Imagine the money that could be made by a drug company that accurately predicted and treated the onset of Alzheimer's before any symptoms surfaced. That may give us an idea why NeuroVigil, a company specializing in non-invasive, wireless brain-recording tech, just got a cash injection that puts it at a valuation "twice the combined seed valuations of Google's and Facebook's first rounds," according to a company announcement.
Facebook's Series A funding in May 2005 was at $12.7 million, valuing the firm at $98 million. Some figure put the series Series A funding of Google, on a $25 million co-investment from Sequoia and Kleiner Perkins, at $75 million in late 1999. Add those valuations. Double 'em, and it would seem NeuroVigil got tens of millions in early cash, enough for a valuation of roughly $250 million.
Most of it came from one moneybags, an "anonymous American industrialist and technology visionary," NeuroVigil says. There were other participants dotted across the U.S. Bill Gates, who's loaded and philanthropic, and Steve Jobs, who's loaded and focused on health (his own, especially), may have an interest in investing in clever medical technology.
NeuroVigil describes itself as a neurotechnology company centered on a "fundamentally new way to assess brain activity, non-invasively, and rapidly, using a single channel of electroencephalogram."
NeuroVigil's key product at the moment is the iBrain, a slim device in a flexible head-cap that's designed to be worn for continuous EEG monitoring of a patient's brain function—mainly during sleep. It's non-invasive, and replaces older technology that could only access these kind of brain functions via critically implanted electrodes actually on the brain itself. The idea is, first, to record how brain function changes over time, perhaps as a particular combination of drugs is administered or to help diagnose particular brain pathologies—such as epilepsy.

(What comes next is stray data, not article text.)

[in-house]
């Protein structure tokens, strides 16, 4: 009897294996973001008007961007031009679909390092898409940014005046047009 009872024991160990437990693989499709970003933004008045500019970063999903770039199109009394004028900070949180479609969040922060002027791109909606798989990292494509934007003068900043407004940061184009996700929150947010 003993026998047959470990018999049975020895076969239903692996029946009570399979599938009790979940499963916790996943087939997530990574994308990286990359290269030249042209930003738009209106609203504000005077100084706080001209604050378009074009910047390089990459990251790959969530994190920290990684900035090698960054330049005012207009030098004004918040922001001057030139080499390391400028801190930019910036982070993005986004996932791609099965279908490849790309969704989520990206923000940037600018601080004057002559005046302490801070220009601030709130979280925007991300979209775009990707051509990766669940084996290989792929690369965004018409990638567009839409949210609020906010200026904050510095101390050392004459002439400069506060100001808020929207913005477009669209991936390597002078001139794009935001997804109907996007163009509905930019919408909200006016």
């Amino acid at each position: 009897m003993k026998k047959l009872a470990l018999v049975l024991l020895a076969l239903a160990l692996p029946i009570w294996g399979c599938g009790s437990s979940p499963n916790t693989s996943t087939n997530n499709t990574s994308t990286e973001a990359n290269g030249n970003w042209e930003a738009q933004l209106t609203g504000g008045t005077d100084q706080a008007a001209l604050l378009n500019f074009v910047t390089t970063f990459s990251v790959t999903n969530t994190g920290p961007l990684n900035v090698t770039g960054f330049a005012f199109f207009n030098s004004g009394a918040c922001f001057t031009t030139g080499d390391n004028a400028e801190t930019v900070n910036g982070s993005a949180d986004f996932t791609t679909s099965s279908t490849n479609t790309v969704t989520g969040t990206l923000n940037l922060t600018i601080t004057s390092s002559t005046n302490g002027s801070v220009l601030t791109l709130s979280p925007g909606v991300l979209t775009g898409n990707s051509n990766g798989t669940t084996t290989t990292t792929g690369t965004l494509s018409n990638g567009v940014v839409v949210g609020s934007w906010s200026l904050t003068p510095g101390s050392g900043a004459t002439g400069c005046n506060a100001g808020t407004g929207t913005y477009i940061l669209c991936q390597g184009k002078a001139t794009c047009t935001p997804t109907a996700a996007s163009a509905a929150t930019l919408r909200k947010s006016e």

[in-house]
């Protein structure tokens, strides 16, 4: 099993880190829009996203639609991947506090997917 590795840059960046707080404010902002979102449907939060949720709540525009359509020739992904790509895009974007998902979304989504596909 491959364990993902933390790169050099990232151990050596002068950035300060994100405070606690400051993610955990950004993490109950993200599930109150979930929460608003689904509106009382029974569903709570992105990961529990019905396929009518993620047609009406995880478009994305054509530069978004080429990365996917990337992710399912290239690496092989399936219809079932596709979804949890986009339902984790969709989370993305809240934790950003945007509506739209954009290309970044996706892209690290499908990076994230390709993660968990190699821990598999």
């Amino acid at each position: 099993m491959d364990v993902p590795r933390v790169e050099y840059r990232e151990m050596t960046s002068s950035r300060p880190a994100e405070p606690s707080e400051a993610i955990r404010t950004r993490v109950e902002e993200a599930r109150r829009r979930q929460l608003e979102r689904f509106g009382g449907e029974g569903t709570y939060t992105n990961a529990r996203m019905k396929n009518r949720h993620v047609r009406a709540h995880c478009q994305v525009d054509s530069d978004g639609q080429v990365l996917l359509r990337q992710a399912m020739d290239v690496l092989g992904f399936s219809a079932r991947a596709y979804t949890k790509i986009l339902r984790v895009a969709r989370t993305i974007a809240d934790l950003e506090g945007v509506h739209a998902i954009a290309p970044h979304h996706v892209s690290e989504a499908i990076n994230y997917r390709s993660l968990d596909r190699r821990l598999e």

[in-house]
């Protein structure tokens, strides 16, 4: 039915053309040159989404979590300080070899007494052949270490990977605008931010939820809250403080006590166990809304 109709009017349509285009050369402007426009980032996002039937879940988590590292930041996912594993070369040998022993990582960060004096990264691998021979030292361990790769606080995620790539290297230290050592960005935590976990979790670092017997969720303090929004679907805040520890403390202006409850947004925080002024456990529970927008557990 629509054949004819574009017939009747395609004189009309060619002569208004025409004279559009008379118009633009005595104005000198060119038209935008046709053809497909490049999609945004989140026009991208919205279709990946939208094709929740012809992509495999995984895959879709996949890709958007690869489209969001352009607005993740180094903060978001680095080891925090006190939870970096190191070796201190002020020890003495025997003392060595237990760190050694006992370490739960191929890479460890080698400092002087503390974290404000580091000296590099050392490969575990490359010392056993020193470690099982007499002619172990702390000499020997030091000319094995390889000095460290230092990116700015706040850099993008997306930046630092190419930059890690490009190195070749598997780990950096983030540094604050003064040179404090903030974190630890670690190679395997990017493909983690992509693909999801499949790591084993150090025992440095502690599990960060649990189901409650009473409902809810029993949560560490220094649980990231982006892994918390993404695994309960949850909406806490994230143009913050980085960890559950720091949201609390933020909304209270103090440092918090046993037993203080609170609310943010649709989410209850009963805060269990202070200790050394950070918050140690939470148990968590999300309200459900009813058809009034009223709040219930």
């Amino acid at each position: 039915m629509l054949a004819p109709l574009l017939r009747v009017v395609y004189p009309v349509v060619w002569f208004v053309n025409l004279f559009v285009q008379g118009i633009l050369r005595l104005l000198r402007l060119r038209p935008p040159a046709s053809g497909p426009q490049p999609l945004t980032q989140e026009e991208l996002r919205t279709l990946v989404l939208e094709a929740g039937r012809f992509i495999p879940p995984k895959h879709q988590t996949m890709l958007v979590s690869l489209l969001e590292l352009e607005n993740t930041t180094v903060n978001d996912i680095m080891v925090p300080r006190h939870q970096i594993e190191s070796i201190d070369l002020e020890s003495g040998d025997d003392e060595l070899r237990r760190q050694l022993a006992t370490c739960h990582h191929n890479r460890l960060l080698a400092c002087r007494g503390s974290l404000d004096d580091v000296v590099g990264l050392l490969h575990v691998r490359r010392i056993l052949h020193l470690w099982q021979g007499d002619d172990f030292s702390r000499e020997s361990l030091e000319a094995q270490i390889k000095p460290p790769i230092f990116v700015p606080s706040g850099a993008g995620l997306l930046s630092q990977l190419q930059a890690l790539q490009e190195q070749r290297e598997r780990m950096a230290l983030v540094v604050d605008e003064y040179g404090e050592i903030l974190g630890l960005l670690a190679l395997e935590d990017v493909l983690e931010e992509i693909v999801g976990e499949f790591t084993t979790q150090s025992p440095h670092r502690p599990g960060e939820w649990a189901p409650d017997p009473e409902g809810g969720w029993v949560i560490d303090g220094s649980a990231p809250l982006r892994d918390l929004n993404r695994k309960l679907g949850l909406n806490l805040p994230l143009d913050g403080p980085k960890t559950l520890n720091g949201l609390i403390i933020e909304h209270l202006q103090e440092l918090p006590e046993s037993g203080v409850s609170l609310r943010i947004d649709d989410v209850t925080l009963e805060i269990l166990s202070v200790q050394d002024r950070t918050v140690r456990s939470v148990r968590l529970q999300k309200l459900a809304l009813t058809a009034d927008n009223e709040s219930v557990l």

iBrain promises to open a huge pipeline of data with its powerful but simple brain-reading tech, which is gaining traction thanks to technological advances. But the other half of the potentailly lucrative equation is the ability to analyze the trove of data coming from iBrain. And that's where NeuroVigil's SPEARS algorithm enters the picture. Not only is the company simplifying collection of brain data with a device that can be relatively comfortably worn during all sorts of tasks—sleeping, driving, watching advertising—but the combination of iBrain and SPEARS multiplies the efficiency of data analysis. Here's NeuroVigil on that:
Clinical EEG data acquisition and interpretation is currently cumbersome, time consuming, and error prone. NeuroVigil's technologic advance dramatically improves the quality and lowers the costs of sleep testing. Our technology not only automates current manual tasks, but also more than quadruples the amount of useful information obtained from current EEG data, which leads to neural signatures, or correlates of important disease states, that are useful in early detection and diagnosis of important sleep-related medical conditions as well as diseases of the Central Nervous System, such as Alzheimer's, Schizophrenia, Parkinson's, etc. The SPEARS algorithm has been proven, using human data, to perform better than current clinical methods at interpreting a night's worth of EEG data, and performs this task that requires 30-60 minutes for an experienced human scorer in seconds.
So what will all these tens of millions of dollars of cash let NeuroVigil do? Lots of R&D and product-refining design of course. It's possible NeuroSky will concentrate its efforts on honing the size and reliability of the iBrain to make it a standard tool in hospitals around the globe.
It's also possible it could develop its technology into non-medicinal uses such as human-computer interfaces—in an earlier announcement, NeuroVigil noted, "We plan to make these kinds of devices available to the transportation industry, biofeedback, and defense. Applications regarding pandemics and bioterrorism are being considered but cannot be shared in this format." And there's even a popular line of kid's toys that use an essentially similar technique, powered by NeuroSky sensors—themselves destined for future uses as games console controllers or even input devices for computers.
Another trove of potential cash could come from neuromarketers, currently measuring brain activity around decision-making about everything from what soup to buy, to what movie to see, to which candidate to vote for.
Tens of millions buys a lot of novel-use testing.
[Image: Flickr user cordydan]